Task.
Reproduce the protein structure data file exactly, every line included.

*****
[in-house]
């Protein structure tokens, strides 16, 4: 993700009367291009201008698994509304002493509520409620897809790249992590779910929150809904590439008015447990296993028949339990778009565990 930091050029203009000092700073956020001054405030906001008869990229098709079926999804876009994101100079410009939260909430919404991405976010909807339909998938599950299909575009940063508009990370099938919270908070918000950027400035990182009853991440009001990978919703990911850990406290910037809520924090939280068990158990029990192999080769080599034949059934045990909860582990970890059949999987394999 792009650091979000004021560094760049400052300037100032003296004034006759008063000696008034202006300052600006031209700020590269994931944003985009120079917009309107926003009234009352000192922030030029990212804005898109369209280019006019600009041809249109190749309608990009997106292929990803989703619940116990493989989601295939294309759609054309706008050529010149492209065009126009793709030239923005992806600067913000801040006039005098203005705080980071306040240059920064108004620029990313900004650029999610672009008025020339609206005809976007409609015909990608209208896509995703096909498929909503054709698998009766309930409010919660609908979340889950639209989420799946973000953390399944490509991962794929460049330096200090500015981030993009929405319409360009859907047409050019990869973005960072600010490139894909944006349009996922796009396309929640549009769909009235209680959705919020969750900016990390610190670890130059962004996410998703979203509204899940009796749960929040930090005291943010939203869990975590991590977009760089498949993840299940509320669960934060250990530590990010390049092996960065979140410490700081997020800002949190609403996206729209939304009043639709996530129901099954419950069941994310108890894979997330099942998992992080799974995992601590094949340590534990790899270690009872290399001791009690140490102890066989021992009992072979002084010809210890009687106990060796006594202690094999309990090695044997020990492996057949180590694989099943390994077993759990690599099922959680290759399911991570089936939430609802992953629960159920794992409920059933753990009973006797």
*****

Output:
[in-house]
């Protein structure tokens, strides 16, 4: 993700009367291009201008698994509304002493509520409620897809790249992590779910929150809904590439008015447990296993028949339990778009565990 930091050029203009000092700073956020001054405030906001008869990229098709079926999804876009994101100079410009939260909430919404991405976010909807339909998938599950299909575009940063508009990370099938919270908070918000950027400035990182009853991440009001990978919703990911850990406290910037809520924090939280068990158990029990192999080769080599034949059934045990909860582990970890059949999987394999 792009650091979000004021560094760049400052300037100032003296004034006759008063000696008034202006300052600006031209700020590269994931944003985009120079917009309107926003009234009352000192922030030029990212804005898109369209280019006019600009041809249109190749309608990009997106292929990803989703619940116990493989989601295939294309759609054309706008050529010149492209065009126009793709030239923005992806600067913000801040006039005098203005705080980071306040240059920064108004620029990313900004650029999610672009008025020339609206005809976007409609015909990608209208896509995703096909498929909503054709698998009766309930409010919660609908979340889950639209989420799946973000953390399944490509991962794929460049330096200090500015981030993009929405319409360009859907047409050019990869973005960072600010490139894909944006349009996922796009396309929640549009769909009235209680959705919020969750900016990390610190670890130059962004996410998703979203509204899940009796749960929040930090005291943010939203869990975590991590977009760089498949993840299940509320669960934060250990530590990010390049092996960065979140410490700081997020800002949190609403996206729209939304009043639709996530129901099954419950069941994310108890894979997330099942998992992080799974995992601590094949340590534990790899270690009872290399001791009690140490102890066989021992009992072979002084010809210890009687106990060796006594202690094999309990090695044997020990492996057949180590694989099943390994077993759990690599099922959680290759399911991570089936939430609802992953629960159920794992409920059933753990009973006797």